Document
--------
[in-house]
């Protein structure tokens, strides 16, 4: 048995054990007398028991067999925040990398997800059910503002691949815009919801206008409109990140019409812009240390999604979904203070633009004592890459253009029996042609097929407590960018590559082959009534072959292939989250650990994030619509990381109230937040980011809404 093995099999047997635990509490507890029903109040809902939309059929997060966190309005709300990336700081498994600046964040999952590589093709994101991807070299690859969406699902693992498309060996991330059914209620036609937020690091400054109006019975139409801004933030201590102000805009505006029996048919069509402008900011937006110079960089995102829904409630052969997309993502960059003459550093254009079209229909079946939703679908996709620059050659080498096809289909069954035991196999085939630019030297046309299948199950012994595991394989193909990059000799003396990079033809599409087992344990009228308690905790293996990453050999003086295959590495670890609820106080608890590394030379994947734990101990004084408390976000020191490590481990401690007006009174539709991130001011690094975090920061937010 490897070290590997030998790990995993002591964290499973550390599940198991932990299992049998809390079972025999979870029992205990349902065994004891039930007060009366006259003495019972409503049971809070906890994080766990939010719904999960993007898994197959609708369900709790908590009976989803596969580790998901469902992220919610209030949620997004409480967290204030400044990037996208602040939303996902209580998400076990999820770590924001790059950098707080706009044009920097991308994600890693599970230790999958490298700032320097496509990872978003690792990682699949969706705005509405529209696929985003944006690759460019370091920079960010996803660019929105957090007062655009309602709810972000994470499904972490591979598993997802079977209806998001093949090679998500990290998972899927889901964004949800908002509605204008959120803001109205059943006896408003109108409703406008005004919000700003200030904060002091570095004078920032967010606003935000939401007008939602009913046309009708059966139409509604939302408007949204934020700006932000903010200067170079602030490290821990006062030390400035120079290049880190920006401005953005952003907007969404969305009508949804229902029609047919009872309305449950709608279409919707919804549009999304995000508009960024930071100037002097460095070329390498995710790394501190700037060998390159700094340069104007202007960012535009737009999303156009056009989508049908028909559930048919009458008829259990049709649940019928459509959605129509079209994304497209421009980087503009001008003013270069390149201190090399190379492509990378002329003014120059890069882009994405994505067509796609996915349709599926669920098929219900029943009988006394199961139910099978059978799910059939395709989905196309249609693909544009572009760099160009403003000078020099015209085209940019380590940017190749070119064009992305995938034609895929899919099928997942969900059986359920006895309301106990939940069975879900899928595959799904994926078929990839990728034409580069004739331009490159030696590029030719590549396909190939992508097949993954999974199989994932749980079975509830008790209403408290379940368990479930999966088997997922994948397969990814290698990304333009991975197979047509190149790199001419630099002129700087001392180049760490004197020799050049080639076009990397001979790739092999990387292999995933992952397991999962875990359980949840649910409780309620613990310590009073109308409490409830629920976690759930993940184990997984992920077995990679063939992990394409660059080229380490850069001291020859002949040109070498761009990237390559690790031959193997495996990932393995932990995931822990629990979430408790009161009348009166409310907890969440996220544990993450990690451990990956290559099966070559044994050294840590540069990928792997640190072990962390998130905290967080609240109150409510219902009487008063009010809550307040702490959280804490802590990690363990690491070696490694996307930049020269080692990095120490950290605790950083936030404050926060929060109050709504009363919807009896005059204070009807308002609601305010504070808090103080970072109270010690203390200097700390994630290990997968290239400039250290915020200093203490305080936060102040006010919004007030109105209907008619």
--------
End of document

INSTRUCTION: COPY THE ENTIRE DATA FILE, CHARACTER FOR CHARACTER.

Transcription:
[in-house]
């Protein structure tokens, strides 16, 4: 048995054990007398028991067999925040990398997800059910503002691949815009919801206008409109990140019409812009240390999604979904203070633009004592890459253009029996042609097929407590960018590559082959009534072959292939989250650990994030619509990381109230937040980011809404 093995099999047997635990509490507890029903109040809902939309059929997060966190309005709300990336700081498994600046964040999952590589093709994101991807070299690859969406699902693992498309060996991330059914209620036609937020690091400054109006019975139409801004933030201590102000805009505006029996048919069509402008900011937006110079960089995102829904409630052969997309993502960059003459550093254009079209229909079946939703679908996709620059050659080498096809289909069954035991196999085939630019030297046309299948199950012994595991394989193909990059000799003396990079033809599409087992344990009228308690905790293996990453050999003086295959590495670890609820106080608890590394030379994947734990101990004084408390976000020191490590481990401690007006009174539709991130001011690094975090920061937010 490897070290590997030998790990995993002591964290499973550390599940198991932990299992049998809390079972025999979870029992205990349902065994004891039930007060009366006259003495019972409503049971809070906890994080766990939010719904999960993007898994197959609708369900709790908590009976989803596969580790998901469902992220919610209030949620997004409480967290204030400044990037996208602040939303996902209580998400076990999820770590924001790059950098707080706009044009920097991308994600890693599970230790999958490298700032320097496509990872978003690792990682699949969706705005509405529209696929985003944006690759460019370091920079960010996803660019929105957090007062655009309602709810972000994470499904972490591979598993997802079977209806998001093949090679998500990290998972899927889901964004949800908002509605204008959120803001109205059943006896408003109108409703406008005004919000700003200030904060002091570095004078920032967010606003935000939401007008939602009913046309009708059966139409509604939302408007949204934020700006932000903010200067170079602030490290821990006062030390400035120079290049880190920006401005953005952003907007969404969305009508949804229902029609047919009872309305449950709608279409919707919804549009999304995000508009960024930071100037002097460095070329390498995710790394501190700037060998390159700094340069104007202007960012535009737009999303156009056009989508049908028909559930048919009458008829259990049709649940019928459509959605129509079209994304497209421009980087503009001008003013270069390149201190090399190379492509990378002329003014120059890069882009994405994505067509796609996915349709599926669920098929219900029943009988006394199961139910099978059978799910059939395709989905196309249609693909544009572009760099160009403003000078020099015209085209940019380590940017190749070119064009992305995938034609895929899919099928997942969900059986359920006895309301106990939940069975879900899928595959799904994926078929990839990728034409580069004739331009490159030696590029030719590549396909190939992508097949993954999974199989994932749980079975509830008790209403408290379940368990479930999966088997997922994948397969990814290698990304333009991975197979047509190149790199001419630099002129700087001392180049760490004197020799050049080639076009990397001979790739092999990387292999995933992952397991999962875990359980949840649910409780309620613990310590009073109308409490409830629920976690759930993940184990997984992920077995990679063939992990394409660059080229380490850069001291020859002949040109070498761009990237390559690790031959193997495996990932393995932990995931822990629990979430408790009161009348009166409310907890969440996220544990993450990690451990990956290559099966070559044994050294840590540069990928792997640190072990962390998130905290967080609240109150409510219902009487008063009010809550307040702490959280804490802590990690363990690491070696490694996307930049020269080692990095120490950290605790950083936030404050926060929060109050709504009363919807009896005059204070009807308002609601305010504070808090103080970072109270010690203390200097700390994630290990997968290239400039250290915020200093203490305080936060102040006010919004007030109105209907008619």